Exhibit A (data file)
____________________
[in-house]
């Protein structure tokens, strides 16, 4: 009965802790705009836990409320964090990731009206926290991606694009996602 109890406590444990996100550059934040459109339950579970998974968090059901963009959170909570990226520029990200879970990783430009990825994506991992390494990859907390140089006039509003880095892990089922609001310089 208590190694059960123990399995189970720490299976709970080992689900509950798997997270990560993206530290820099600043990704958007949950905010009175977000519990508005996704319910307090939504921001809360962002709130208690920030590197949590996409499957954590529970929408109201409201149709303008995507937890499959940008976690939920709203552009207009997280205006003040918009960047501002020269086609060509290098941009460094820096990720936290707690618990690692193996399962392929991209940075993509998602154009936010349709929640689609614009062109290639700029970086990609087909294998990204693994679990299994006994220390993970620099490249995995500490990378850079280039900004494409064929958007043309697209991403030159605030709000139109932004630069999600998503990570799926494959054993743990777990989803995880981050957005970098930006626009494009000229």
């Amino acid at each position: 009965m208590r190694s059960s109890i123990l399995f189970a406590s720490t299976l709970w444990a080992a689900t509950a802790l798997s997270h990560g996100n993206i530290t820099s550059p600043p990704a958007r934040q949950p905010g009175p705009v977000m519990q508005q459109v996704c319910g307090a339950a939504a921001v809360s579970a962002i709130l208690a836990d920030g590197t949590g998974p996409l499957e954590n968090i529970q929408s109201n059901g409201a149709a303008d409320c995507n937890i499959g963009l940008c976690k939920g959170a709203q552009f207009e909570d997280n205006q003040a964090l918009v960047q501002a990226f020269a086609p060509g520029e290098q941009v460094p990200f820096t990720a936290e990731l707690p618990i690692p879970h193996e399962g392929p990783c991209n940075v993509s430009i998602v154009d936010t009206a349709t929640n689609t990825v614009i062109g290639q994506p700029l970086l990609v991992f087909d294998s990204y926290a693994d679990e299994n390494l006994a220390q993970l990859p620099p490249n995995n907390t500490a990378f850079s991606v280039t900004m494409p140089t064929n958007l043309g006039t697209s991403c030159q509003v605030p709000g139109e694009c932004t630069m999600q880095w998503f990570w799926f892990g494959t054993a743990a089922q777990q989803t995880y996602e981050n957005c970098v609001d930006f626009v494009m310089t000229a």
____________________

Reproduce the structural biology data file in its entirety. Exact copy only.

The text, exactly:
[in-house]
């Protein structure tokens, strides 16, 4: 009965802790705009836990409320964090990731009206926290991606694009996602 109890406590444990996100550059934040459109339950579970998974968090059901963009959170909570990226520029990200879970990783430009990825994506991992390494990859907390140089006039509003880095892990089922609001310089 208590190694059960123990399995189970720490299976709970080992689900509950798997997270990560993206530290820099600043990704958007949950905010009175977000519990508005996704319910307090939504921001809360962002709130208690920030590197949590996409499957954590529970929408109201409201149709303008995507937890499959940008976690939920709203552009207009997280205006003040918009960047501002020269086609060509290098941009460094820096990720936290707690618990690692193996399962392929991209940075993509998602154009936010349709929640689609614009062109290639700029970086990609087909294998990204693994679990299994006994220390993970620099490249995995500490990378850079280039900004494409064929958007043309697209991403030159605030709000139109932004630069999600998503990570799926494959054993743990777990989803995880981050957005970098930006626009494009000229």
């Amino acid at each position: 009965m208590r190694s059960s109890i123990l399995f189970a406590s720490t299976l709970w444990a080992a689900t509950a802790l798997s997270h990560g996100n993206i530290t820099s550059p600043p990704a958007r934040q949950p905010g009175p705009v977000m519990q508005q459109v996704c319910g307090a339950a939504a921001v809360s579970a962002i709130l208690a836990d920030g590197t949590g998974p996409l499957e954590n968090i529970q929408s109201n059901g409201a149709a303008d409320c995507n937890i499959g963009l940008c976690k939920g959170a709203q552009f207009e909570d997280n205006q003040a964090l918009v960047q501002a990226f020269a086609p060509g520029e290098q941009v460094p990200f820096t990720a936290e990731l707690p618990i690692p879970h193996e399962g392929p990783c991209n940075v993509s430009i998602v154009d936010t009206a349709t929640n689609t990825v614009i062109g290639q994506p700029l970086l990609v991992f087909d294998s990204y926290a693994d679990e299994n390494l006994a220390q993970l990859p620099p490249n995995n907390t500490a990378f850079s991606v280039t900004m494409p140089t064929n958007l043309g006039t697209s991403c030159q509003v605030p709000g139109e694009c932004t630069m999600q880095w998503f990570w799926f892990g494959t054993a743990a089922q777990q989803t995880y996602e981050n957005c970098v609001d930006f626009v494009m310089t000229a």